If you like mapping your runs and wish someone would reward you for your cardio cartography, Old Spice might have you covered.
Running in a pair of sneakers made by Brooks Running has magical powers, according to the brand's very first national TV campaign. The power of the shoes (and running) can transform your day from dreary to delightful and can even transform a pack of bloodthirsty zombies into something that's, well, almost human.
Saucony, the running shoe and apparel brand, has been running what it calls "seeker stories" since last spring, part of its "Find Your Strong" campaign. The "seekers" are Saucony's target—individuals who are on some kind of journey in life, and for whom running is part of that journey. This latest video in the series is stellar—and that's because it features Matthew Inman, creator of the web comic The Oatmeal. Inman is an inspired choice of subject. He has a giant social footprint; he has a unique but pretty relatable take on running; and, of course, he has the illustrator chops to really make this a delightful spot.
In preparation for the New York City Marathon this weekend, Adidas gathered a team of social media-savvy athletes to race through New York promoting its Energy Running movement and the Energy Boost line.
Kudos to Dole and Denstu Y&R for making what might be the coolest bananas in the world. At this year's Tokyo Marathon, 200 runners received personalized Dole bananas with information like finish times and praise from Facebook friends all printed in edible ink (though hopefully nobody tried to eat the peels).
The ING New York City Marathon is back, and so is the marketing around it. In one of the best stunts we've seen around this year's race, sponsor Asics (and ad agency Vitro) built a custom treadmill, put it on the back of a flatbed truck, set it to spin at famed U.S.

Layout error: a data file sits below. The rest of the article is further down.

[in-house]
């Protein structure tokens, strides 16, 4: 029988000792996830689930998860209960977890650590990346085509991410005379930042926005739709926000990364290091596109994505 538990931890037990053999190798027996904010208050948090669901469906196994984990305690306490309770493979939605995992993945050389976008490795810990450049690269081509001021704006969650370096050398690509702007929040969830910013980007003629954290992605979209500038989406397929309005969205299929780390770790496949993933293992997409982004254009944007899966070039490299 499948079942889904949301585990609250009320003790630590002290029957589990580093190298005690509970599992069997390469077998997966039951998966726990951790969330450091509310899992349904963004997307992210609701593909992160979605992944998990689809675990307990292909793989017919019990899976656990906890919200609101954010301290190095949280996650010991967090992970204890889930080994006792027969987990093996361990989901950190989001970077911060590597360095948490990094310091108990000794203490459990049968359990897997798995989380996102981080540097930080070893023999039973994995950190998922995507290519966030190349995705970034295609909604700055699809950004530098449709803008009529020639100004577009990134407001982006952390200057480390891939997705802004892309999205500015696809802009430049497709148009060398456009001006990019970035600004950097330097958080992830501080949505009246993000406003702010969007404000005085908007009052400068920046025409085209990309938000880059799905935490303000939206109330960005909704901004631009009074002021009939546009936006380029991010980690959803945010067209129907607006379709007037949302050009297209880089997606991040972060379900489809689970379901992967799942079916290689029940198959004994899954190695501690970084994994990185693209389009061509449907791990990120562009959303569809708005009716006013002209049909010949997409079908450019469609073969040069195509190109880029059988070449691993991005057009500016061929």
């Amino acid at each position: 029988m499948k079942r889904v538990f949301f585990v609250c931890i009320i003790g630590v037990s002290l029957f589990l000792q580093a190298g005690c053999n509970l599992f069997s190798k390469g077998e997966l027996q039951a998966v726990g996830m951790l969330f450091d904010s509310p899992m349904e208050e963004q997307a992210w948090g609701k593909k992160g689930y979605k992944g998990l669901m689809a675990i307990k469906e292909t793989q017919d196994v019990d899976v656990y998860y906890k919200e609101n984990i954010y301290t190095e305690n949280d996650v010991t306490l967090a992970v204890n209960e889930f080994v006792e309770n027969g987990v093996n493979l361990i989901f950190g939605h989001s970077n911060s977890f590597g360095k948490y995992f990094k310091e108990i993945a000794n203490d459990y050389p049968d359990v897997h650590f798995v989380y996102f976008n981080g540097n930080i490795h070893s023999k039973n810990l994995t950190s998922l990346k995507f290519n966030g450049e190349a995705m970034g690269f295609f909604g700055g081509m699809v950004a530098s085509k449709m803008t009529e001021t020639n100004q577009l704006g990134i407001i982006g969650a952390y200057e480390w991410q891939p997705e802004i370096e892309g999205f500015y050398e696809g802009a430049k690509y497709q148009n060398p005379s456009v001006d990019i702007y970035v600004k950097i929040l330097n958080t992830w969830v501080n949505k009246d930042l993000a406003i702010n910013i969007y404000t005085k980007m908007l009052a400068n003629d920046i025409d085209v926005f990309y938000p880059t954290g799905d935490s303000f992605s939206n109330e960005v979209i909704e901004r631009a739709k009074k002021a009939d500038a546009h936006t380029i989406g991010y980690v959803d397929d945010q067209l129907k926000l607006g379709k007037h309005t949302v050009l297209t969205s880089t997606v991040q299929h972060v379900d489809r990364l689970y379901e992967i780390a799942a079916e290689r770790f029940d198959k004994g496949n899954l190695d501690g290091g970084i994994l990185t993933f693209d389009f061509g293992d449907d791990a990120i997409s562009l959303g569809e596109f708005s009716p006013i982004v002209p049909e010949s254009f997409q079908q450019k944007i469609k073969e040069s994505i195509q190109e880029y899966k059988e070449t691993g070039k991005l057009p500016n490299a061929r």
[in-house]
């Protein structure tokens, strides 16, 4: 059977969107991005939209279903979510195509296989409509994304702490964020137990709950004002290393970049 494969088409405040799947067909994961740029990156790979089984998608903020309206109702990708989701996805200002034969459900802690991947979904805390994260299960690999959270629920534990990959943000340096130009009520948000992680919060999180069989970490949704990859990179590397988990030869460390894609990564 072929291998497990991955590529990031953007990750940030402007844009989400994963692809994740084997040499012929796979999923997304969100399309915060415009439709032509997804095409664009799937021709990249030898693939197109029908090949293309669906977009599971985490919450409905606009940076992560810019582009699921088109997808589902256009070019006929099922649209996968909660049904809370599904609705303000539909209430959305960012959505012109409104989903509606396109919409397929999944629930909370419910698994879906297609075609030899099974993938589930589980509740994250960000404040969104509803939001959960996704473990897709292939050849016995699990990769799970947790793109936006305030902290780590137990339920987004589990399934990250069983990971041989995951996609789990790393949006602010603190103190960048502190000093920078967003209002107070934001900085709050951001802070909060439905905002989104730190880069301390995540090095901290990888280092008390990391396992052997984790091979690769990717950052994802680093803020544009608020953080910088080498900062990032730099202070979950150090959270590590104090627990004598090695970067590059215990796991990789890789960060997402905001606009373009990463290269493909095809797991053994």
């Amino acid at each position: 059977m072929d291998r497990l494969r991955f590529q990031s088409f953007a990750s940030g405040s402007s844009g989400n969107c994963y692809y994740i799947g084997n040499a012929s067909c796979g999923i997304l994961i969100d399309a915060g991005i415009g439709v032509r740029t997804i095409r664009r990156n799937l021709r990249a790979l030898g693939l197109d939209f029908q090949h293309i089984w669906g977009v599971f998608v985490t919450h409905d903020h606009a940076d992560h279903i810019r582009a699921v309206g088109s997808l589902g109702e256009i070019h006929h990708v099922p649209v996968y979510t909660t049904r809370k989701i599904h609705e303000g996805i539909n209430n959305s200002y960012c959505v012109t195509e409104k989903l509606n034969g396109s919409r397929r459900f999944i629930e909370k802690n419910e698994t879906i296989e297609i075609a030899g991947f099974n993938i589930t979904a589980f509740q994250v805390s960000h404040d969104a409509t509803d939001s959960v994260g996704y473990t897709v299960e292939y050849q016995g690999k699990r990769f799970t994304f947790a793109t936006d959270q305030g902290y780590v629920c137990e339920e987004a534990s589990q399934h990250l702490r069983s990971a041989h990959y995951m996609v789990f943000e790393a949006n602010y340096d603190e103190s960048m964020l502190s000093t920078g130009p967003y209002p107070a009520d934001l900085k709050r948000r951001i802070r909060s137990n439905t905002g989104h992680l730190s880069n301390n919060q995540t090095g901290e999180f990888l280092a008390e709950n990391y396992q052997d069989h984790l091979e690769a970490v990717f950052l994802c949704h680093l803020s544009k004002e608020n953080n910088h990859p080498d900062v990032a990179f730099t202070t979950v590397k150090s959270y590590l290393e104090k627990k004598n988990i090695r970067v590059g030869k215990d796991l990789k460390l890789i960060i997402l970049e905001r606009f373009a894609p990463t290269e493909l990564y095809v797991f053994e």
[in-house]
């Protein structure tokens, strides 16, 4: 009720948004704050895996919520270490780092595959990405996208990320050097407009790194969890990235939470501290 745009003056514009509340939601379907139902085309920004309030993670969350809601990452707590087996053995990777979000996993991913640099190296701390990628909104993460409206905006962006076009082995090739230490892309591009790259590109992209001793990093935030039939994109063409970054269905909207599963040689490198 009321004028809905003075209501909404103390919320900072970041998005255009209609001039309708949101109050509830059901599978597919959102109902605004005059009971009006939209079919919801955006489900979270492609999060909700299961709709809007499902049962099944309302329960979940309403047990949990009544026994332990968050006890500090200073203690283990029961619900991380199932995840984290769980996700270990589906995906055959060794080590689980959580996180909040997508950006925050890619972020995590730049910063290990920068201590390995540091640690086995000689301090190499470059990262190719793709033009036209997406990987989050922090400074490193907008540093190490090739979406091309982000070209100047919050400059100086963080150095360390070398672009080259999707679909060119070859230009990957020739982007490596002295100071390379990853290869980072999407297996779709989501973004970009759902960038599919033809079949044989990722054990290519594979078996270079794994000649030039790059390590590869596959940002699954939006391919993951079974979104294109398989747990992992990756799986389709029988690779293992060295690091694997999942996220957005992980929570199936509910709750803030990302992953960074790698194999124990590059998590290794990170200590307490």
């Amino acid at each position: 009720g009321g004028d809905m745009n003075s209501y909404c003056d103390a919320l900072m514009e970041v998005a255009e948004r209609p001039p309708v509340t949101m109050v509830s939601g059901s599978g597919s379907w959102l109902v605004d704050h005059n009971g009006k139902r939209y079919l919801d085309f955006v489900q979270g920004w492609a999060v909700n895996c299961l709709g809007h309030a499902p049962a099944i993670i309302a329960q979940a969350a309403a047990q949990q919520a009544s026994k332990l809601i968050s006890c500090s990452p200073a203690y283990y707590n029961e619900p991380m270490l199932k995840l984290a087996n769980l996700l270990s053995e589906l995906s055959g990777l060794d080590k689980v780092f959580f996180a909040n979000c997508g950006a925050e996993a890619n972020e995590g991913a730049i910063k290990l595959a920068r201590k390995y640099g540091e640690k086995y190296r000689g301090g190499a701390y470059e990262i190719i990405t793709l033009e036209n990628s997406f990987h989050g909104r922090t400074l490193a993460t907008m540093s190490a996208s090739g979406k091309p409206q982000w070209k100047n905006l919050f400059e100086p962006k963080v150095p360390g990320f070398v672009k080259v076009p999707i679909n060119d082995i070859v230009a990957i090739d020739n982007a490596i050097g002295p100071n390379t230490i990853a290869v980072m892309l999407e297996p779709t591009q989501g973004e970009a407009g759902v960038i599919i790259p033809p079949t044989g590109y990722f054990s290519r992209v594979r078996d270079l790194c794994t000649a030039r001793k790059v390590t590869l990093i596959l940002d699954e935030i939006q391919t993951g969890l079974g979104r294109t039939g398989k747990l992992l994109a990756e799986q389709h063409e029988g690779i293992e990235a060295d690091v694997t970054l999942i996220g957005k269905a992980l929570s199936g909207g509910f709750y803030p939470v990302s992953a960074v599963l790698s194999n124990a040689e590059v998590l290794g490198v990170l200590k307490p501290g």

Running-shoe brand Pearl Izumi recently learned, as we all must, that "Run until you kill your dog" isn't a message the public is ready to accept.
"I think I'll put the pain aside." That's one of several evocative lines in Power Bar's new ads in support of the 2012 ING New York City Marathon—a race, still scheduled for this Sunday, that's become a major point of controversy in a city still reeling from the worst storm it's ever suffered. Night Agency wrote, filmed and edited the spots before the storm, yet the specter of Hurricane Sandy is everywhere. The first spot opens on dark, misty skies, with peals of thunder echoing. And then, almost immediately, there's defiance. "I think I'll go for a run today," says the first of many runners in voiceover. The gritty footage in both spots is as much about the city as the runners—fittingly for such a iconic race. And the Power Bar tagline, which isn't new, takes on an inspirational quality now. "You're stronger than you think," it says. The spots won't change the minds of those opposed to running the race on schedule, but they may well be quietly appreciated by those who see carrying on as a matter of pride. Second spot and credits after the jump. UPDATE: The marathon has been canceled for Sunday.